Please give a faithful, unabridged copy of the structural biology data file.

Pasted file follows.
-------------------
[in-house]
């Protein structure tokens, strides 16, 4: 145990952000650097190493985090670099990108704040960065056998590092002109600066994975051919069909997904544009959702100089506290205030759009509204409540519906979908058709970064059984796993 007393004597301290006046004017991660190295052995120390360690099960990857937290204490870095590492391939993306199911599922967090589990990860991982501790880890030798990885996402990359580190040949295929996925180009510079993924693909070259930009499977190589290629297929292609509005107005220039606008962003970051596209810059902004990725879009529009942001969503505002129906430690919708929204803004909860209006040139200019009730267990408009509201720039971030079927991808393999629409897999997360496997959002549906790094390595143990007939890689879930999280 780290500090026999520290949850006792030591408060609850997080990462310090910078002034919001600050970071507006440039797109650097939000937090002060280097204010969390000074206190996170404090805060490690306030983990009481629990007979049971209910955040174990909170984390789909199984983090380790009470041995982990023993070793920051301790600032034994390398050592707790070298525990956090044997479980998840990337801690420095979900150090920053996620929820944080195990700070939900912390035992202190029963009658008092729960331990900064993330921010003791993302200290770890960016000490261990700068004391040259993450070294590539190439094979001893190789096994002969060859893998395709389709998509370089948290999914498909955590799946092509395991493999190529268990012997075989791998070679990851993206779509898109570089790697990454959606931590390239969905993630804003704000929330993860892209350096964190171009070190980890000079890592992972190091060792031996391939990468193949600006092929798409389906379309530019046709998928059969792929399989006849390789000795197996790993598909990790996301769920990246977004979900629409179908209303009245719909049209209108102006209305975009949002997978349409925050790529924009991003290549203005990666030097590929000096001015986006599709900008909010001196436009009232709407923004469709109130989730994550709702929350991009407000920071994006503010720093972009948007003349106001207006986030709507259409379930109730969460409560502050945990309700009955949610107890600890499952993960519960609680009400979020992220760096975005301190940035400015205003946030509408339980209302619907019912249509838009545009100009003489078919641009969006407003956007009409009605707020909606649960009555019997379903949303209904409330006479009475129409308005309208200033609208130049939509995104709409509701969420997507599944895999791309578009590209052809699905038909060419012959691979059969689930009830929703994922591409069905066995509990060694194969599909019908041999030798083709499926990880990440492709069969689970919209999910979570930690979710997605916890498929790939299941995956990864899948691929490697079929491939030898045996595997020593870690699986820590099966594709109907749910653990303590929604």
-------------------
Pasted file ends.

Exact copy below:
[in-house]
């Protein structure tokens, strides 16, 4: 145990952000650097190493985090670099990108704040960065056998590092002109600066994975051919069909997904544009959702100089506290205030759009509204409540519906979908058709970064059984796993 007393004597301290006046004017991660190295052995120390360690099960990857937290204490870095590492391939993306199911599922967090589990990860991982501790880890030798990885996402990359580190040949295929996925180009510079993924693909070259930009499977190589290629297929292609509005107005220039606008962003970051596209810059902004990725879009529009942001969503505002129906430690919708929204803004909860209006040139200019009730267990408009509201720039971030079927991808393999629409897999997360496997959002549906790094390595143990007939890689879930999280 780290500090026999520290949850006792030591408060609850997080990462310090910078002034919001600050970071507006440039797109650097939000937090002060280097204010969390000074206190996170404090805060490690306030983990009481629990007979049971209910955040174990909170984390789909199984983090380790009470041995982990023993070793920051301790600032034994390398050592707790070298525990956090044997479980998840990337801690420095979900150090920053996620929820944080195990700070939900912390035992202190029963009658008092729960331990900064993330921010003791993302200290770890960016000490261990700068004391040259993450070294590539190439094979001893190789096994002969060859893998395709389709998509370089948290999914498909955590799946092509395991493999190529268990012997075989791998070679990851993206779509898109570089790697990454959606931590390239969905993630804003704000929330993860892209350096964190171009070190980890000079890592992972190091060792031996391939990468193949600006092929798409389906379309530019046709998928059969792929399989006849390789000795197996790993598909990790996301769920990246977004979900629409179908209303009245719909049209209108102006209305975009949002997978349409925050790529924009991003290549203005990666030097590929000096001015986006599709900008909010001196436009009232709407923004469709109130989730994550709702929350991009407000920071994006503010720093972009948007003349106001207006986030709507259409379930109730969460409560502050945990309700009955949610107890600890499952993960519960609680009400979020992220760096975005301190940035400015205003946030509408339980209302619907019912249509838009545009100009003489078919641009969006407003956007009409009605707020909606649960009555019997379903949303209904409330006479009475129409308005309208200033609208130049939509995104709409509701969420997507599944895999791309578009590209052809699905038909060419012959691979059969689930009830929703994922591409069905066995509990060694194969599909019908041999030798083709499926990880990440492709069969689970919209999910979570930690979710997605916890498929790939299941995956990864899948691929490697079929491939030898045996595997020593870690699986820590099966594709109907749910653990303590929604």